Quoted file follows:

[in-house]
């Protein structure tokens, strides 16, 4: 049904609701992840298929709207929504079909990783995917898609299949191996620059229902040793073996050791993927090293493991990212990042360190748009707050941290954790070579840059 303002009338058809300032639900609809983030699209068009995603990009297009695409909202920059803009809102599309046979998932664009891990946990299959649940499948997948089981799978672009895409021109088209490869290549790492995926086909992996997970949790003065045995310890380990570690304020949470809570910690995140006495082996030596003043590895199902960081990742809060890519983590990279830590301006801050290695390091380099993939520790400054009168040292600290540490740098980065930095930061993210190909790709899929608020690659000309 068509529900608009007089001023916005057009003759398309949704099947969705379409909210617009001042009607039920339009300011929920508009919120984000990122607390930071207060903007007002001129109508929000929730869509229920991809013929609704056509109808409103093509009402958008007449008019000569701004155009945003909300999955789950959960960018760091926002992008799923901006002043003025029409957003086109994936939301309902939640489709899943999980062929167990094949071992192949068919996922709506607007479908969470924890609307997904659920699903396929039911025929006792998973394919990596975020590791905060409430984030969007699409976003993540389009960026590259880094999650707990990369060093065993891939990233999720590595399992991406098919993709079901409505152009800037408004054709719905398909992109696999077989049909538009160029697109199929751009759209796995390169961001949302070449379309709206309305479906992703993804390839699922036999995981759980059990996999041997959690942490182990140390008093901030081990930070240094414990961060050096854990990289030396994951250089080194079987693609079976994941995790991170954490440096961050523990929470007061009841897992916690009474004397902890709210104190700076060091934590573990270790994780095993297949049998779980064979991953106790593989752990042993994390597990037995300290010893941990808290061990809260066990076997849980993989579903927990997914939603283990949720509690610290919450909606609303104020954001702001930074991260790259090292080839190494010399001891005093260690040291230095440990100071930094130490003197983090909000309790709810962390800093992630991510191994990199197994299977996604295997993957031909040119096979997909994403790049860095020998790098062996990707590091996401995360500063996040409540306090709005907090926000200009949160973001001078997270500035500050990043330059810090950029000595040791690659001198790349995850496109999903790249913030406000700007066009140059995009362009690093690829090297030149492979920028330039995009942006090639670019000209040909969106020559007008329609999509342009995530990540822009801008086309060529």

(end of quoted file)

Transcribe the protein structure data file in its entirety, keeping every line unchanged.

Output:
[in-house]
């Protein structure tokens, strides 16, 4: 049904609701992840298929709207929504079909990783995917898609299949191996620059229902040793073996050791993927090293493991990212990042360190748009707050941290954790070579840059 303002009338058809300032639900609809983030699209068009995603990009297009695409909202920059803009809102599309046979998932664009891990946990299959649940499948997948089981799978672009895409021109088209490869290549790492995926086909992996997970949790003065045995310890380990570690304020949470809570910690995140006495082996030596003043590895199902960081990742809060890519983590990279830590301006801050290695390091380099993939520790400054009168040292600290540490740098980065930095930061993210190909790709899929608020690659000309 068509529900608009007089001023916005057009003759398309949704099947969705379409909210617009001042009607039920339009300011929920508009919120984000990122607390930071207060903007007002001129109508929000929730869509229920991809013929609704056509109808409103093509009402958008007449008019000569701004155009945003909300999955789950959960960018760091926002992008799923901006002043003025029409957003086109994936939301309902939640489709899943999980062929167990094949071992192949068919996922709506607007479908969470924890609307997904659920699903396929039911025929006792998973394919990596975020590791905060409430984030969007699409976003993540389009960026590259880094999650707990990369060093065993891939990233999720590595399992991406098919993709079901409505152009800037408004054709719905398909992109696999077989049909538009160029697109199929751009759209796995390169961001949302070449379309709206309305479906992703993804390839699922036999995981759980059990996999041997959690942490182990140390008093901030081990930070240094414990961060050096854990990289030396994951250089080194079987693609079976994941995790991170954490440096961050523990929470007061009841897992916690009474004397902890709210104190700076060091934590573990270790994780095993297949049998779980064979991953106790593989752990042993994390597990037995300290010893941990808290061990809260066990076997849980993989579903927990997914939603283990949720509690610290919450909606609303104020954001702001930074991260790259090292080839190494010399001891005093260690040291230095440990100071930094130490003197983090909000309790709810962390800093992630991510191994990199197994299977996604295997993957031909040119096979997909994403790049860095020998790098062996990707590091996401995360500063996040409540306090709005907090926000200009949160973001001078997270500035500050990043330059810090950029000595040791690659001198790349995850496109999903790249913030406000700007066009140059995009362009690093690829090297030149492979920028330039995009942006090639670019000209040909969106020559007008329609999509342009995530990540822009801008086309060529």